WHAT IS BROKEN WINDOWS POLICING?
The broken windows theory is an academic theory proposed by social scientists James Q. Wilson and George Kelling in 1982. The academic theory, which first appeared in The Atlantic Monthly, states that signs of disorder in a neighborhood, like a broken window, encourages petty crimes and leads to more serious crimes. This postulation was adopted by the New York City Police Department and has led to the criminalization of poverty and the over-policing of Black and Brown communities at disproportionate rates. The theory has never been proven to be effective at reducing crime.
SEPTEMBER 13 - OCTOBER 8
NOON - 8 P.M.
FREE + OPEN TO THE PUBLIC.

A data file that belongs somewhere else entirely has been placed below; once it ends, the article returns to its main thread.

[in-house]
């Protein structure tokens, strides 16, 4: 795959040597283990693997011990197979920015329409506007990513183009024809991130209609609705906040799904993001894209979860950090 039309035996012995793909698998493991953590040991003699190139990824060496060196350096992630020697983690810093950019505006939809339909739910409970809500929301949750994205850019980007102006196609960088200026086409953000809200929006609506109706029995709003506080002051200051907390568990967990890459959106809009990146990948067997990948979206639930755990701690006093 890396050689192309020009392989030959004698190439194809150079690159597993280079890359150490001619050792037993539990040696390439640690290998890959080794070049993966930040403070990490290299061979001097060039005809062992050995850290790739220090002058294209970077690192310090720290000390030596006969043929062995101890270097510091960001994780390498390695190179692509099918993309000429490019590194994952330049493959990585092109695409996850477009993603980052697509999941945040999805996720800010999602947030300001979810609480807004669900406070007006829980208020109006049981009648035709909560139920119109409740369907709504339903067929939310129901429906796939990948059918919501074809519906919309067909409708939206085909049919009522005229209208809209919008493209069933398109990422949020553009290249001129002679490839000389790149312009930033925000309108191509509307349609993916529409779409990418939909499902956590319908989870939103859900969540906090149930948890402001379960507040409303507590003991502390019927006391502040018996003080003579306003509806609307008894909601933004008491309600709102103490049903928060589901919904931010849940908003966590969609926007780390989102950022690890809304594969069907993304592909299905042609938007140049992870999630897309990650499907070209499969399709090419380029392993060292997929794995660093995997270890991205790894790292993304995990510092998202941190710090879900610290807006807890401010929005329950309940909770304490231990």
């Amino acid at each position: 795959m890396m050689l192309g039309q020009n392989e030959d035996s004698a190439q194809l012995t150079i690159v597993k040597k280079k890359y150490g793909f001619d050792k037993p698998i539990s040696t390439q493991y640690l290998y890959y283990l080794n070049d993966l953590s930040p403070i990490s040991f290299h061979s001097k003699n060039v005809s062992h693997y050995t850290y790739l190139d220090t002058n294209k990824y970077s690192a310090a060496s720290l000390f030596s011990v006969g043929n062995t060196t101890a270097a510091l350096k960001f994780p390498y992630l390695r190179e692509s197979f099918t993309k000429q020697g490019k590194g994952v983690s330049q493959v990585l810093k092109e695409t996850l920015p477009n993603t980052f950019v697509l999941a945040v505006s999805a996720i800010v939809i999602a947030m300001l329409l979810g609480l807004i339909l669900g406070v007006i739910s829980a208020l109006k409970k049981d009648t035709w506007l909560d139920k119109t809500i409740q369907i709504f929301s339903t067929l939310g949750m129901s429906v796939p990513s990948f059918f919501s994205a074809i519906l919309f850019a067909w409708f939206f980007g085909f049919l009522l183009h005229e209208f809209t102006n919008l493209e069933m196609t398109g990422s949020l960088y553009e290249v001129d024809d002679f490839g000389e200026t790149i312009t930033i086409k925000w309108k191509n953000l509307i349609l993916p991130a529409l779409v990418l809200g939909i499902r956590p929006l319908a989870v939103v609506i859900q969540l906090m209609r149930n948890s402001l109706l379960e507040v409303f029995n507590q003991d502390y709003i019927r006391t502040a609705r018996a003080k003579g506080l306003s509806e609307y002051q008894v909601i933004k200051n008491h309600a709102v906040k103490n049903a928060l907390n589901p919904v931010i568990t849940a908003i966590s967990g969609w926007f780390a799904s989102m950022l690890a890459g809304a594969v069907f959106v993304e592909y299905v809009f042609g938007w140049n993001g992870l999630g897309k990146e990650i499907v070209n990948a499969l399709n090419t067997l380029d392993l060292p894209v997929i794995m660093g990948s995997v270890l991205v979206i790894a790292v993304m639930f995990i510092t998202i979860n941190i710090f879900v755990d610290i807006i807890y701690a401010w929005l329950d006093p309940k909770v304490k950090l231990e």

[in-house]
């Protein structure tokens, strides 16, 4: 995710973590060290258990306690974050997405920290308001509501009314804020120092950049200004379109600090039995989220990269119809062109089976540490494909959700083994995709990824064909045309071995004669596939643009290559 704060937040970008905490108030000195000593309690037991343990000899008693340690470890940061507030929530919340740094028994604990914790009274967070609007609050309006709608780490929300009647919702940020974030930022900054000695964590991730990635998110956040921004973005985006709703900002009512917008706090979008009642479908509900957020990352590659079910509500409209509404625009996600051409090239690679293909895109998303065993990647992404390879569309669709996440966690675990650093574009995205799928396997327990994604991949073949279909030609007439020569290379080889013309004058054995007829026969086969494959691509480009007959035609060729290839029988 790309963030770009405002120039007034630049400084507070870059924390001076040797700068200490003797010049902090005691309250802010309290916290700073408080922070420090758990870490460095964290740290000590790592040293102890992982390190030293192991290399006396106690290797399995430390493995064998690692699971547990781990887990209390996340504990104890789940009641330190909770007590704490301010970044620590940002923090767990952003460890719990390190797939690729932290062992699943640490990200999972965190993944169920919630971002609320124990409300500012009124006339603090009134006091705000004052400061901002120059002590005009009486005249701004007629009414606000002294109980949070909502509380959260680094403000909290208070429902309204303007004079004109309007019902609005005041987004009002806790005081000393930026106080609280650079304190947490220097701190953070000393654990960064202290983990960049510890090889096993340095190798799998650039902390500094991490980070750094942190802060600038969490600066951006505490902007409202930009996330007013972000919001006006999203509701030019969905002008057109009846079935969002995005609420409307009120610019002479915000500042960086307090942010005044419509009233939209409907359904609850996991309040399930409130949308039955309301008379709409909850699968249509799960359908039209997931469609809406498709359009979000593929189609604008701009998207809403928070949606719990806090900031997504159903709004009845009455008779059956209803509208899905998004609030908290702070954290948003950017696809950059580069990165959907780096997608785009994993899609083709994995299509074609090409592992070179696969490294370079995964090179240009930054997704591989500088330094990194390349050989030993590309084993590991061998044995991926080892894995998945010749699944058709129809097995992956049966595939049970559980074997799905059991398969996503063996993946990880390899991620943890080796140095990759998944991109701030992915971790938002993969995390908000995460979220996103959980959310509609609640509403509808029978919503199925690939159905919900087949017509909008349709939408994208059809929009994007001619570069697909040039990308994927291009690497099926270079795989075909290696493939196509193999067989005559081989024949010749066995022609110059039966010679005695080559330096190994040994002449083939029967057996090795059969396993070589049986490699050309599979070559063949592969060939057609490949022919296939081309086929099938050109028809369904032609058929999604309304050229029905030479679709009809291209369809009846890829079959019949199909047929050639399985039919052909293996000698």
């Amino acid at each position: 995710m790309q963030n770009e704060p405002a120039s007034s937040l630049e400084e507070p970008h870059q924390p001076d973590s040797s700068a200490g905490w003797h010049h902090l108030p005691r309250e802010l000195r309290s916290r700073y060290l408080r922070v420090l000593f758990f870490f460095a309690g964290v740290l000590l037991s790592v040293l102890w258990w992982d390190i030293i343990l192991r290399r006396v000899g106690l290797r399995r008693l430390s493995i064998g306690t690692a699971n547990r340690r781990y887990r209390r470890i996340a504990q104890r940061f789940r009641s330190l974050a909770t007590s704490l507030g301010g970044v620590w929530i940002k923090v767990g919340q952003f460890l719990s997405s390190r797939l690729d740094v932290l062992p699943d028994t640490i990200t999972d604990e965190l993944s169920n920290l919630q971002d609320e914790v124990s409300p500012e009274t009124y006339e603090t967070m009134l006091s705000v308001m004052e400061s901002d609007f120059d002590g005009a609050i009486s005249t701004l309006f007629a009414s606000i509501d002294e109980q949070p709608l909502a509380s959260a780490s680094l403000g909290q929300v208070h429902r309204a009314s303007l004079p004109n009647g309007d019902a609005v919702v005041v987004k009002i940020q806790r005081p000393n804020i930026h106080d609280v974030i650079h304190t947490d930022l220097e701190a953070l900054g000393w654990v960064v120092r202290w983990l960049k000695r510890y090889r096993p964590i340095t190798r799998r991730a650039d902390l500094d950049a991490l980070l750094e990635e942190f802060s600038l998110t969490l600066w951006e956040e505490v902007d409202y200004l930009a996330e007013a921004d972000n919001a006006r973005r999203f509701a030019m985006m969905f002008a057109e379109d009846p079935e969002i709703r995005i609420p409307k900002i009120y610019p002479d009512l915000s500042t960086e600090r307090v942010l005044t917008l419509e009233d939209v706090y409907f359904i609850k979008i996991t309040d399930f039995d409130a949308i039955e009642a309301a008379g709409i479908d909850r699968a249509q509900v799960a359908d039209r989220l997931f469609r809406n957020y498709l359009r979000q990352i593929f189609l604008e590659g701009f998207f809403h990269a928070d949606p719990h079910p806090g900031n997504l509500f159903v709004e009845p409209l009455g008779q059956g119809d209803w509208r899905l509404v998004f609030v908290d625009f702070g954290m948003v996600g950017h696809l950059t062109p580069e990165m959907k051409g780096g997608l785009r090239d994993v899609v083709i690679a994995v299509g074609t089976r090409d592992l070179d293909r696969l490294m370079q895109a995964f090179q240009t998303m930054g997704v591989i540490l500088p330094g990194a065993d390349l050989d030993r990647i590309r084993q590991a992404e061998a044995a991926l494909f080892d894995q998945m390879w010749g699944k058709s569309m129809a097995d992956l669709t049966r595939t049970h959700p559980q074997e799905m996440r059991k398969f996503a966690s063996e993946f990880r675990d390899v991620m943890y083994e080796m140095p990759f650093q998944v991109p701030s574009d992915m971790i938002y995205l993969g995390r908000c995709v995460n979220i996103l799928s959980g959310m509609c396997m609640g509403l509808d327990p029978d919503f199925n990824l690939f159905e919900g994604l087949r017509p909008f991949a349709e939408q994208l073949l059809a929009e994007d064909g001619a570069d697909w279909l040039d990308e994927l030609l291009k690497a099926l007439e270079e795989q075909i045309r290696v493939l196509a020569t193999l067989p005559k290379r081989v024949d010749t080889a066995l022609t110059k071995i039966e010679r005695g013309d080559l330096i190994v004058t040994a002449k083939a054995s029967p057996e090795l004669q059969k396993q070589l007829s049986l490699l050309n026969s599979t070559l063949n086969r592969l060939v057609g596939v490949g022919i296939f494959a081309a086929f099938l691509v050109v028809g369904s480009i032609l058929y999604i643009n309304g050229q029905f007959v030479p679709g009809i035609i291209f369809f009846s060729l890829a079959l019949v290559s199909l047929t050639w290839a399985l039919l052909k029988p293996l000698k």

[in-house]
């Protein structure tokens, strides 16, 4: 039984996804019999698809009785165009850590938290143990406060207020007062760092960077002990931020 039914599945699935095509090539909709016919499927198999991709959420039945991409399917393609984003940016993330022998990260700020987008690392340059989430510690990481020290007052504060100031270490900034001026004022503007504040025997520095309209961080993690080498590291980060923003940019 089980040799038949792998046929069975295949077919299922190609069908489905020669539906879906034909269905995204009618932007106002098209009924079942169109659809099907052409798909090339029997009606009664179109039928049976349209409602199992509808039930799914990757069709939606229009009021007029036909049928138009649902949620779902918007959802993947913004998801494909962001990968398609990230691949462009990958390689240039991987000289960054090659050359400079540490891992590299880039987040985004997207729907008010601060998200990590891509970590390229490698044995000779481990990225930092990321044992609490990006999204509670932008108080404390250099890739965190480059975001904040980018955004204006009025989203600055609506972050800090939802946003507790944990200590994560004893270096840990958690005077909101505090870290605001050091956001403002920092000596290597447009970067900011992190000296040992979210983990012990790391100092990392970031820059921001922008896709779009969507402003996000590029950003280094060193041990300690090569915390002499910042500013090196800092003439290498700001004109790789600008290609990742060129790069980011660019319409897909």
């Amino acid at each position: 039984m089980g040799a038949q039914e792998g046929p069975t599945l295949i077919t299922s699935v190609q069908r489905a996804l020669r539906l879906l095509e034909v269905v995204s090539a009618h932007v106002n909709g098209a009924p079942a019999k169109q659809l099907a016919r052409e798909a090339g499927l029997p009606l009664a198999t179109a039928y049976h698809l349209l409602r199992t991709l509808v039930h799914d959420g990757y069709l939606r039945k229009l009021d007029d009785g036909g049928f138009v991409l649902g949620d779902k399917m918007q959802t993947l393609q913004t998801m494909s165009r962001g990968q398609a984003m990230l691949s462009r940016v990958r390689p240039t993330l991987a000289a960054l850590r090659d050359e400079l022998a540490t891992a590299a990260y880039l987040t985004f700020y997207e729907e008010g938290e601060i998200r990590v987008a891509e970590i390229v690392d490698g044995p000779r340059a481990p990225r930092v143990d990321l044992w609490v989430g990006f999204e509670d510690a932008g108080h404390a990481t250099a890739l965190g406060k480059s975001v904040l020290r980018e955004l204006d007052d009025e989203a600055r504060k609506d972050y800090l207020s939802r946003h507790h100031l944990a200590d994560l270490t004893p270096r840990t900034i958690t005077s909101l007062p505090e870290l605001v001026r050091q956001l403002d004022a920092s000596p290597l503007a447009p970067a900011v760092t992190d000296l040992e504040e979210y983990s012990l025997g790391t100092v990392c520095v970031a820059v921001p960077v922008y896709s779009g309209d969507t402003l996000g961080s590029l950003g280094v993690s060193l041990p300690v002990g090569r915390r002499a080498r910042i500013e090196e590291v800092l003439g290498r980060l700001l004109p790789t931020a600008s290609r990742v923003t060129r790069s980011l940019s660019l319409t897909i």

The Museum of Broken Windows is a pop-up experience in New York City, which features the work of artists from around the country. The exhibit asks what the toll of Broken Windows policing has been on Black and Brown New Yorkers and invites people to reflect on why the outdated policing strategy belongs in a museum, rather than on our streets.
It is time for a change. New Yorkers are coming together for important conversations on policing and what it means to feel and be safe. Using art and creativity, the Museum of Broken Windows will provide a powerful and emotional experience that critically looks at the system of policing in New York.
7 East 7th St
(b/t Cooper Square and 3rd Ave)
New York, NY 10003